Addressing micro-inequalities with micro-justice

A recent piece at supports my argument that the “girls-in-STEM-issue” is more complex than just getting more girls to like science in school. “If you think women in tech is just a pipeline problem, you haven’t been paying attention

It’s a very smart piece about this complex topic. I think the only thing I faintly disagree with is saying that “..leaders have to get rid of employees who engage in sexist or racist behavior” – I think that’s too late. It will be perceived as unfair and harsh, with bounceback attitudes that actually strengthen biases (“…women are too touchy – and now Joe lost his job…”).
I read an article the other day where a woman said every time she walked into the computer science building at college, people (nice well-meaning people) asked her if she was lost. Put yourself in her shoes. If you complain about that, it just sounds petty – but every time it happens it’s just another straw on the camel’s back that adds up to a clear message – you (and your ideas) aren’t welcome or wanted here.
Every woman I know has stories of the “micro inequalities” (NCWIT’s term) that add up to the feeling of not belonging.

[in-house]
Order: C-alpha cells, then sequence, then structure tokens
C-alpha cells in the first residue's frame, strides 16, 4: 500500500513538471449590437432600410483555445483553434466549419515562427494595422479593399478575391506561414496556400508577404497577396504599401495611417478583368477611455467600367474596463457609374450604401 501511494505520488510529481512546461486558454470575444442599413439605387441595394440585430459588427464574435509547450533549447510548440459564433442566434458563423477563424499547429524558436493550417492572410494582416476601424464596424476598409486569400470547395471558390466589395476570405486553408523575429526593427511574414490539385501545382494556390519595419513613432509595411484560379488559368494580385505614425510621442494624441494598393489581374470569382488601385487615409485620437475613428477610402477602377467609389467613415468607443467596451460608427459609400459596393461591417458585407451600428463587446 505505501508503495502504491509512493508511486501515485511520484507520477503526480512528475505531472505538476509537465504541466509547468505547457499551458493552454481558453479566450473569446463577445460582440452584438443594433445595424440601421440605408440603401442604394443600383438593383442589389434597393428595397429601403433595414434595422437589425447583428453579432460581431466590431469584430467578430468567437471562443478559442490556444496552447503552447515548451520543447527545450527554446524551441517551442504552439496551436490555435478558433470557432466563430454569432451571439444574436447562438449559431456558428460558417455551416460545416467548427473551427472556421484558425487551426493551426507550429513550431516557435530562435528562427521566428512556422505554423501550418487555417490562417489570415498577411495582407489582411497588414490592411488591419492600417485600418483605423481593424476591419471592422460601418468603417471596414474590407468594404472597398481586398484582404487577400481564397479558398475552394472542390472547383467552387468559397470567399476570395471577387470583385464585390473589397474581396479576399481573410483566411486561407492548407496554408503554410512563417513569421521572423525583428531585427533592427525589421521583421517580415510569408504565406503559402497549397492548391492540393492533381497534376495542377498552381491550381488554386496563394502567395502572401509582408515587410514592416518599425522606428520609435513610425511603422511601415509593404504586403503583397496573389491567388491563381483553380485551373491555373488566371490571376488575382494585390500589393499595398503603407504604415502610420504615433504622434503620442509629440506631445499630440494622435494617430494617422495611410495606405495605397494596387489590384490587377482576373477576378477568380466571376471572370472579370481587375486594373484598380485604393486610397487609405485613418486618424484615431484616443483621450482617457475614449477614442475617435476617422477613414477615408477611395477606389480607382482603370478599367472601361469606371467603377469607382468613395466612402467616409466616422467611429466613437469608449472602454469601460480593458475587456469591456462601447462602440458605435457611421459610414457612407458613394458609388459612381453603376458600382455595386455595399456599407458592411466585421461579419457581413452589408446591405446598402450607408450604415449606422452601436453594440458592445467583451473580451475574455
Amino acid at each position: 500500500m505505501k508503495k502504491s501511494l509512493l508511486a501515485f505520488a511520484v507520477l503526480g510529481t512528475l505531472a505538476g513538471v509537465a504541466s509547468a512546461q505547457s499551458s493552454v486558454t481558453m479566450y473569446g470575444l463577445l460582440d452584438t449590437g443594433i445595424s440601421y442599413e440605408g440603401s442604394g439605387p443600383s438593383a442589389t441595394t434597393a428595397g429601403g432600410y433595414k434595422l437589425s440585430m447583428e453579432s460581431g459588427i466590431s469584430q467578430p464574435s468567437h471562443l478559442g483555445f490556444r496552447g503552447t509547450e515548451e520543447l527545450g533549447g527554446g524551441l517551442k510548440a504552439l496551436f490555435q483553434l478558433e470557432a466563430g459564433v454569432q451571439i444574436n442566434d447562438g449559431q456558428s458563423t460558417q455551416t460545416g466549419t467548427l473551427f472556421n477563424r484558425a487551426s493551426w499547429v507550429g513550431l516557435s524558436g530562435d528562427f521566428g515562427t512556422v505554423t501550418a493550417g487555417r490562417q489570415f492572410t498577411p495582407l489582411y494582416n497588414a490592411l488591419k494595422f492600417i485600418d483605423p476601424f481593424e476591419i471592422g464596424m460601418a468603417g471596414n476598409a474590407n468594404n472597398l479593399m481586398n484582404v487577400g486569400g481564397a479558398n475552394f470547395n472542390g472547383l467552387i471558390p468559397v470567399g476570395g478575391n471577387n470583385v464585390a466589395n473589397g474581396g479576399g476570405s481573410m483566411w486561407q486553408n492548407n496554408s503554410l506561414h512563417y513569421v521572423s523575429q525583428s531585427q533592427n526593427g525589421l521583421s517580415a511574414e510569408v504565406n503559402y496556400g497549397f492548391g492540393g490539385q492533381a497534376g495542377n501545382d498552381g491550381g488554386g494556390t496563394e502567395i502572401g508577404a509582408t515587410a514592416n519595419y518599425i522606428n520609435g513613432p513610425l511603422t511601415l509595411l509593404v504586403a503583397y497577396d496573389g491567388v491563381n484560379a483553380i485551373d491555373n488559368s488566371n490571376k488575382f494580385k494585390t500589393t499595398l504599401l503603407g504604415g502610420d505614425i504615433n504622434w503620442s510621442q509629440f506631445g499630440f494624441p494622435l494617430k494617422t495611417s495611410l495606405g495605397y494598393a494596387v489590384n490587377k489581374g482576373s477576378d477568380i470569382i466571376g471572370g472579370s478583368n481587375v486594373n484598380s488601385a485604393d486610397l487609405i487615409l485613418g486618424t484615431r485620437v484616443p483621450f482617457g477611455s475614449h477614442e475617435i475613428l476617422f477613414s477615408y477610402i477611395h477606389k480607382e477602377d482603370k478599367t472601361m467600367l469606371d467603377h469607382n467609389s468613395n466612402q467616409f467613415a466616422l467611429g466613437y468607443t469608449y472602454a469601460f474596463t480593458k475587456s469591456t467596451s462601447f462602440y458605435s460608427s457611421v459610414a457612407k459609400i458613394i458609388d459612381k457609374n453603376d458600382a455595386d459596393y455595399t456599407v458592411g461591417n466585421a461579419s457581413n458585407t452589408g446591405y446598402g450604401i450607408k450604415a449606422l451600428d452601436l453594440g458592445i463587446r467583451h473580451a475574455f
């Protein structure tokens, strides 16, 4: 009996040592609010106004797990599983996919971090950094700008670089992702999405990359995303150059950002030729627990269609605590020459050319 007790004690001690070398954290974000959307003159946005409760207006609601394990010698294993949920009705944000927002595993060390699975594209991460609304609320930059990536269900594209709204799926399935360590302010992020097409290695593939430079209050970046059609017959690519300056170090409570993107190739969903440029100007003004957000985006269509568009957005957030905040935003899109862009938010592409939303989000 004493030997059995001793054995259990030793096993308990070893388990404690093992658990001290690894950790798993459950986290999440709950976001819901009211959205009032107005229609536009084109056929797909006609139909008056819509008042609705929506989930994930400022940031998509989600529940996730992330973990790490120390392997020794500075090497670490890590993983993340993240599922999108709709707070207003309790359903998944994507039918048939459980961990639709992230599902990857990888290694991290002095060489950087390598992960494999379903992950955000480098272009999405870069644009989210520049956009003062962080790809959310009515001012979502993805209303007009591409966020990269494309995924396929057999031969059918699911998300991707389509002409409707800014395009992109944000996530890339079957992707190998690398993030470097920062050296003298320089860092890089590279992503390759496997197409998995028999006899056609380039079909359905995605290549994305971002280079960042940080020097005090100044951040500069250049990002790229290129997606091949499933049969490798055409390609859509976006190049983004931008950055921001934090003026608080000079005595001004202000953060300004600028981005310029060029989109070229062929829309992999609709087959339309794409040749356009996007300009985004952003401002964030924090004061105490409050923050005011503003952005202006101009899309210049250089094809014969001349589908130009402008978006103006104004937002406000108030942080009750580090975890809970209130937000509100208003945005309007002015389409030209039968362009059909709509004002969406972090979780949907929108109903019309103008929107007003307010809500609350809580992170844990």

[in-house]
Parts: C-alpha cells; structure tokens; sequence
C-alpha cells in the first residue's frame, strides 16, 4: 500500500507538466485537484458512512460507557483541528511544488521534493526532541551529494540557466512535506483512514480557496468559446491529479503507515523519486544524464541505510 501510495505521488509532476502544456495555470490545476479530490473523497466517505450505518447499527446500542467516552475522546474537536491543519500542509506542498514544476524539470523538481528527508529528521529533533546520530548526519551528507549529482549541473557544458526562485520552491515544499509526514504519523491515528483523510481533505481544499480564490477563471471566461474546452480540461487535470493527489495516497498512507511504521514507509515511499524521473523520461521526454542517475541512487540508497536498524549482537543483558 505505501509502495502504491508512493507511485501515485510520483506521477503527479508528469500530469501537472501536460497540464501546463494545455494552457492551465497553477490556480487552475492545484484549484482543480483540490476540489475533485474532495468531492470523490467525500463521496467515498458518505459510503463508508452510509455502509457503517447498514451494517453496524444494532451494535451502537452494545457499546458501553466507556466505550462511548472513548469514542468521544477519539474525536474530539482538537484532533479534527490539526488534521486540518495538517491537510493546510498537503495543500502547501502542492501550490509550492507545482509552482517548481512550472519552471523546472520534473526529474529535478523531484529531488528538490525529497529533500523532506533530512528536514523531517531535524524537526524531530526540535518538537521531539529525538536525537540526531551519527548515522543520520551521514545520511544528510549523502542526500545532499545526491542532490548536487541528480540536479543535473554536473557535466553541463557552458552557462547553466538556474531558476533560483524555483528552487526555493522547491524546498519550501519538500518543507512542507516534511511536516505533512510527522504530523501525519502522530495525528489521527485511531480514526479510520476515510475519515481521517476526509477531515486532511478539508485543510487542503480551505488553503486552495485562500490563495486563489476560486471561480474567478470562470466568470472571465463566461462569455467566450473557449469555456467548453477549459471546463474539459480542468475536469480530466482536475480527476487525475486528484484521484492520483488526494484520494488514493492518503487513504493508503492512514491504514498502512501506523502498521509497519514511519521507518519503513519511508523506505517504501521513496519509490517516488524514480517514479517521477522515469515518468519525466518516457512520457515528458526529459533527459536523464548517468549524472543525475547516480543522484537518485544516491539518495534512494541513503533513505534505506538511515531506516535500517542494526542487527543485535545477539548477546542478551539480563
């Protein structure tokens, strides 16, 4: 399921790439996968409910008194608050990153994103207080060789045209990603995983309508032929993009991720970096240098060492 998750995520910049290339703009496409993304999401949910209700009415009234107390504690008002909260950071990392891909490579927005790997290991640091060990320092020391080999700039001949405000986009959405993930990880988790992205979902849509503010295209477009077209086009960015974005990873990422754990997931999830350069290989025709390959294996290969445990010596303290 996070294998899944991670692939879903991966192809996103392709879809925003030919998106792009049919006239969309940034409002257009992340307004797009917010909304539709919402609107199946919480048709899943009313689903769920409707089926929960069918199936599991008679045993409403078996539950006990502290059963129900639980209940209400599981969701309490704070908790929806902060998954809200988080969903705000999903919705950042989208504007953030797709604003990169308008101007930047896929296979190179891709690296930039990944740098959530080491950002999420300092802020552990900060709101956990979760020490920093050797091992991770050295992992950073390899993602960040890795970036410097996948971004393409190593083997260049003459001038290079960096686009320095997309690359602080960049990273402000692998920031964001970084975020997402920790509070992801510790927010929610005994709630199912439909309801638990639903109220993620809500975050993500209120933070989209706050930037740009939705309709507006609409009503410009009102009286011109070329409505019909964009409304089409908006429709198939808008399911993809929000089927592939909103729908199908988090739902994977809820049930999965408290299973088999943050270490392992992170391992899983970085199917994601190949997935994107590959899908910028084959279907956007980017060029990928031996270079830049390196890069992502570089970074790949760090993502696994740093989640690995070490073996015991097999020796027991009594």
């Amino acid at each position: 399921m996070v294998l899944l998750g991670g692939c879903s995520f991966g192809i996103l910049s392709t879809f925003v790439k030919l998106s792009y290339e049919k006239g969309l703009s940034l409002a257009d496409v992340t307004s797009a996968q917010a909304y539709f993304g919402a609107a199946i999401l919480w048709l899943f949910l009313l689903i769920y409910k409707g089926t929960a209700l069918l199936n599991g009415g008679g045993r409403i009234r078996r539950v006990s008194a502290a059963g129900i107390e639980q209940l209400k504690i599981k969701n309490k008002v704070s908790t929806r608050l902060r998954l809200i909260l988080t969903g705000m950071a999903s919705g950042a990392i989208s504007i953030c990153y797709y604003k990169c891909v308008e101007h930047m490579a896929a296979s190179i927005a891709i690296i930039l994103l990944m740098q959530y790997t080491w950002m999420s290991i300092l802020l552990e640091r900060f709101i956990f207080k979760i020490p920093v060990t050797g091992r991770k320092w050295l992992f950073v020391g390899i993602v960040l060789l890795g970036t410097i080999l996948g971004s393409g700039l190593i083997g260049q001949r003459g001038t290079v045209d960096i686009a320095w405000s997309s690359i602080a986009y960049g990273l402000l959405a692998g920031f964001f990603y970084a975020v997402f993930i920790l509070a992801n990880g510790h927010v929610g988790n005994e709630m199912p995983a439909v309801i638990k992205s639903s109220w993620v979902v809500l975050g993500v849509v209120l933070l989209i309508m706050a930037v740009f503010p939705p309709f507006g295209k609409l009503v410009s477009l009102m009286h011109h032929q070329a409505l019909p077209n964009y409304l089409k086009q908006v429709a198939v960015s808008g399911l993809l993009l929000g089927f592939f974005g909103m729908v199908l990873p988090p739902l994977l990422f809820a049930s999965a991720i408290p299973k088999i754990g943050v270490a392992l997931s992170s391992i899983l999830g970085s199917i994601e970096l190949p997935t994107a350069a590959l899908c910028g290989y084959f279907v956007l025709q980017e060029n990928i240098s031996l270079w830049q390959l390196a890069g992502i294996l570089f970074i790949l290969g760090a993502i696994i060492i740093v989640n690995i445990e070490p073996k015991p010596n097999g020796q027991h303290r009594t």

The only thing I’ve seen work in the various workplaces I’ve been in is to strive to address ALL instances of sexist or racist behavior and language immediately and with fair, appropriate consequences.
In short, it takes vigilant leadership to create a consistent culture. For example, when meetings are fair, it’s because the expectation is that they are fair! Not sometimes fair, not that people apologize later, nor are things laughed off as being “no big deal”. The expectation is set every minute of every meeting – and especially not in some once a year “training”. Interruptions are not tolerated, language that denigrates anyone is corrected, and it happens in the moment. It’s too late if you only fix the headline-grabbing, egregious acts of discrimination.
The only solution to these “micro-inequalities” is “micro-justice”. Everyone at every level has to walk the talk and when incidents happen, no matter how small they are, no matter if they happen in the boardroom, the hallway, or the cafeteria, they must be handled in the moment with consistent corrections or restatements.
As far as how to do this, I just did a session at ISTE about Girls and STEM – collected a bunch of resources and am still working on writing up the gist of what I said. Slides and resources here.
One resource that I liked but didn’t have time to show at ISTE  (but I saved a summary of it in the slide deck, slides 29 & 30) – Top 10 Ways To Be a Male Advocate for Technical Women
I think we need to more actively recruit MEN into this by explicitly telling them what needs to change and what they can do. If we treat this as a “women problem”, men just think they should lean back and wait for women to “do something”. Men and women, boys and girls ALL need to be informed and empowered to do anything, and especially to know how to react to and fix the small things.
Consistent, caring cultures are built on “micro-justice” – fairly applied, consistently handled, and constantly reinforced both in words and deeds.

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